Keeping you in my prayers for your recuperation from the unexpected absess and thanking God for Dr. M's care and for the actual surgery's success.

KathyA said...

I wish we had spoken. I, too, had the same thing and was re-admitted to the hospital, but 4 days after being sent home. This wasn't for the gall-bladder surgery (I had that 3 months before), but for surgery removing about 8 inches of my colon. It's very, very painful and I knew I should have been feeling better each day, but actually felt worse. Once the serous fluid was drained, however, I felt better immediately. It was scary. I'm glad you're better. Oh, and you need to rest a bit each day. Blessings, Kathy

KathyA said...

Sounds like a seroma. Had this after I had part of my colon removed -- but it's very common after gall bladder surgery. I was re-admitted after being home for only 2 days. The pain was so great I couldn't straighten up. Once they drained the serous fluid, I felt immediate relief. It WAS scary, though. Wish we lived closer, Sally!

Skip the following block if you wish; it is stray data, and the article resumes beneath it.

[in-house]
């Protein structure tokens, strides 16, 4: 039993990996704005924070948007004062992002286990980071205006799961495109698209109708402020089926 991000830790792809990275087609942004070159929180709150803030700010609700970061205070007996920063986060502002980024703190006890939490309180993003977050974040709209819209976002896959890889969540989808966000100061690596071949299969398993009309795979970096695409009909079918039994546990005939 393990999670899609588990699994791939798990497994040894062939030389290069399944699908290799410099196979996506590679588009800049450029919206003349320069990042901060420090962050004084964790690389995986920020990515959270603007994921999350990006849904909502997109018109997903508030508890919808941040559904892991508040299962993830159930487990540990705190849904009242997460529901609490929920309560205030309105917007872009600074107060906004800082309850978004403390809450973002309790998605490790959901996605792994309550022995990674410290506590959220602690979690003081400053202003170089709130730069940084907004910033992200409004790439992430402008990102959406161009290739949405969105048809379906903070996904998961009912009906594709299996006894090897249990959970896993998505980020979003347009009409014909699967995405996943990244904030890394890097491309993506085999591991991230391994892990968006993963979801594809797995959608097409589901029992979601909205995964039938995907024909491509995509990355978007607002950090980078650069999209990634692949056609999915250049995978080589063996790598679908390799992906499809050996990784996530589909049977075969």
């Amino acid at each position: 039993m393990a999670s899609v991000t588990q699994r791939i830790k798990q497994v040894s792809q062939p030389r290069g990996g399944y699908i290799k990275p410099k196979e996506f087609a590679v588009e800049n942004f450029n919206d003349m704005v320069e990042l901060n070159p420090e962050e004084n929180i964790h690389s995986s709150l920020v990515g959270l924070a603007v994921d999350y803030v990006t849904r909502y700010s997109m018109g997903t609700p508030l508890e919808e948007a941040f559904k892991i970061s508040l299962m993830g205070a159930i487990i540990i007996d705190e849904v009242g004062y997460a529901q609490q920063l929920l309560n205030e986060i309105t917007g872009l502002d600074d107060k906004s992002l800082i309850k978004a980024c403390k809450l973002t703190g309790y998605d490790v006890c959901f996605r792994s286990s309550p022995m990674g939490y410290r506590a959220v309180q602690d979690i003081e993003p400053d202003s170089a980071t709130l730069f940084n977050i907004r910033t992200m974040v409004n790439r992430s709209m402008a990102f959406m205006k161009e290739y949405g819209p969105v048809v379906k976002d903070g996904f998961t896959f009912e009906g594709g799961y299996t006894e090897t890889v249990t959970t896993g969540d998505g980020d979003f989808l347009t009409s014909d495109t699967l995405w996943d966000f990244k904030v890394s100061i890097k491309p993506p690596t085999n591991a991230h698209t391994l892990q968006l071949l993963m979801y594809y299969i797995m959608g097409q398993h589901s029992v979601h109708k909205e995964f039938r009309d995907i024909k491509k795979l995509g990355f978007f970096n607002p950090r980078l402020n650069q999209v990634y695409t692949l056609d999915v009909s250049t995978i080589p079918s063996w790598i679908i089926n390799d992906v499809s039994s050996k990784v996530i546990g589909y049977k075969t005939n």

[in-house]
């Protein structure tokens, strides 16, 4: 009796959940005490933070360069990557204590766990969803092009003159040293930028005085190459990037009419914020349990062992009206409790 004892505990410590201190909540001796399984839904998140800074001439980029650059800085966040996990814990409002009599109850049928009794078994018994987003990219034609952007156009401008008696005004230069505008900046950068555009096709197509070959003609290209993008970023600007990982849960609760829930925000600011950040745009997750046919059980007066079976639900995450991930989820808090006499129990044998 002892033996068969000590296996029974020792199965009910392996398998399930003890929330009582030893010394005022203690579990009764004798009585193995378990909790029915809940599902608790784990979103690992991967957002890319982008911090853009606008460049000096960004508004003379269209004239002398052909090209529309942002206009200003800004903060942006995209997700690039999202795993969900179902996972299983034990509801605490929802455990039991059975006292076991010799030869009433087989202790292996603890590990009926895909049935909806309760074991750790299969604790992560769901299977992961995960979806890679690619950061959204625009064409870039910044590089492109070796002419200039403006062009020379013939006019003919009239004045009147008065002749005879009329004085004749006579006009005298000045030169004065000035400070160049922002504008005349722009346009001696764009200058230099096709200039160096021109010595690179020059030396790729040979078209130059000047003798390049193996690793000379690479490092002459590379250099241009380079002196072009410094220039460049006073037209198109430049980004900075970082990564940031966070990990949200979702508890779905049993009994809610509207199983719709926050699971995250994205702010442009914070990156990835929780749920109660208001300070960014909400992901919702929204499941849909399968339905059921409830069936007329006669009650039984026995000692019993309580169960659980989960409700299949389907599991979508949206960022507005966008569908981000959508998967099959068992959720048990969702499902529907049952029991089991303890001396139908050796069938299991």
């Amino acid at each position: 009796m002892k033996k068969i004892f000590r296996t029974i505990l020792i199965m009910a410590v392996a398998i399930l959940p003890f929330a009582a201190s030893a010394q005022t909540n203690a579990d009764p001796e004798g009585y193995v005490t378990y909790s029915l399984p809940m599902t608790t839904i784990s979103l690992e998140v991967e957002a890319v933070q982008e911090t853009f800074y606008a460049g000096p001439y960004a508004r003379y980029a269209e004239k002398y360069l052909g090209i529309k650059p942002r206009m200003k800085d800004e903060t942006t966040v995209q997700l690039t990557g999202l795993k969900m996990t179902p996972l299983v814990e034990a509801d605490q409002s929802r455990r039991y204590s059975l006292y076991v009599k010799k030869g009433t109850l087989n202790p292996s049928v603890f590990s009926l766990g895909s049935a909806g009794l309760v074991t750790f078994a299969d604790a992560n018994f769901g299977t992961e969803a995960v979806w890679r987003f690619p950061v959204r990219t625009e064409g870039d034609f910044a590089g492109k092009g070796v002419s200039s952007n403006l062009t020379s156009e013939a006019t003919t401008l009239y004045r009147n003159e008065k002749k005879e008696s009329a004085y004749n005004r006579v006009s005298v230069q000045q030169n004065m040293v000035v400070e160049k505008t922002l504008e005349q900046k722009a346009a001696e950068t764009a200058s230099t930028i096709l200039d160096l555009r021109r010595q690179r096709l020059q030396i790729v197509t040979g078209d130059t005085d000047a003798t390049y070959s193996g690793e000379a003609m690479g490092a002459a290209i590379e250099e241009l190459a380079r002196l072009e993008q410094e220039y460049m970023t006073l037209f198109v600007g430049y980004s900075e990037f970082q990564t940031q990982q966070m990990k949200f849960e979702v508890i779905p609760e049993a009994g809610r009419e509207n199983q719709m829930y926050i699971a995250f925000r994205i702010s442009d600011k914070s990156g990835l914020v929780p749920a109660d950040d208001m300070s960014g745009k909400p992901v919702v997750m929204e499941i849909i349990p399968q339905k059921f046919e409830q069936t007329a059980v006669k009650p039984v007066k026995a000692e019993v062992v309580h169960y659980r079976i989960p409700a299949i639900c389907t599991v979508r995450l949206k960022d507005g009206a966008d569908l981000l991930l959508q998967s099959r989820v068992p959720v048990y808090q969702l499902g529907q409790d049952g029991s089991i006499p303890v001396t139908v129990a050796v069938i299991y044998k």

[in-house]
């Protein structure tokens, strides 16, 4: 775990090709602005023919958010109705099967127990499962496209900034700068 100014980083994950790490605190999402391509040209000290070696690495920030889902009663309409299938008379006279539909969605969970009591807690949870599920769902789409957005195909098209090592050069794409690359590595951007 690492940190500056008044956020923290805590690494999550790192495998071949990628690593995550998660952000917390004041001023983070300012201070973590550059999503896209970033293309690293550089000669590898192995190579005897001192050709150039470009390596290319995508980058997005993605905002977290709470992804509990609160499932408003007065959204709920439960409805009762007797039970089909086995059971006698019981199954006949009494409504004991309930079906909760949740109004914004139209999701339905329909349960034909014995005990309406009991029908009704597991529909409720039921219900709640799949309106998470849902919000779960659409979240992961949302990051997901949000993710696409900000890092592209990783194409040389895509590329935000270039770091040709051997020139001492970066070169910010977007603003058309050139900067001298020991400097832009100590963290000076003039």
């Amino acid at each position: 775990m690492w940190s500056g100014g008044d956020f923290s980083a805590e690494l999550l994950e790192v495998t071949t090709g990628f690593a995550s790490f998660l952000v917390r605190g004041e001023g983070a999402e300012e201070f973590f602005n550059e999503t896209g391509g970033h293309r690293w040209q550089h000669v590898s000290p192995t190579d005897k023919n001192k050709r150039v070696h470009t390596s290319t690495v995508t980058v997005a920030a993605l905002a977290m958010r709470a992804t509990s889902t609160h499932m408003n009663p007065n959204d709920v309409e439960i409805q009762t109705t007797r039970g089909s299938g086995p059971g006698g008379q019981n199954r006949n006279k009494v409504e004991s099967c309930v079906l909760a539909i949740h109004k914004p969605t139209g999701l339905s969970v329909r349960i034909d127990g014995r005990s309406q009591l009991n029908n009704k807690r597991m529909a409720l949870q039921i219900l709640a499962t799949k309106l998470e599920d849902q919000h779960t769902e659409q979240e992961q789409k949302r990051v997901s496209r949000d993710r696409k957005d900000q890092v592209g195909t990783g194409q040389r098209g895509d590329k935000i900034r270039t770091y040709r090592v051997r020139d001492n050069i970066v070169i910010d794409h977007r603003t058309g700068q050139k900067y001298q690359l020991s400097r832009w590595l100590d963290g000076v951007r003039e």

Penny O'Neill said...

Oh my, what an ordeal. Best wishes, and prayers, are coming your way and hope for a now speedy recovery.

Cape Cod Kitty said...

Oh, Sally, you have been through so much, and after that successful surgery (which is stressful even if successful, it is so hard to go through another ordeal. Hoping now that you are going forward and healing is happening rapidly. So grateful for your incredible doctors.
With all I've been through recently, I know how disheartening it is to have one more thing to deal with....rest is the best advice, too.

Maggie May said...

That was most unfortunate but glad you got to the root of the problem & that you'll soon feel heaps better.
Love & prayers.
Maggie x

Nuts in May

Perpetua said...

Poor Sally. I do hope the drugs have now worked and that you are feeling much better.

Kay said...

Good grief! Thank goodness you have medical professionals who are on top of things and caring.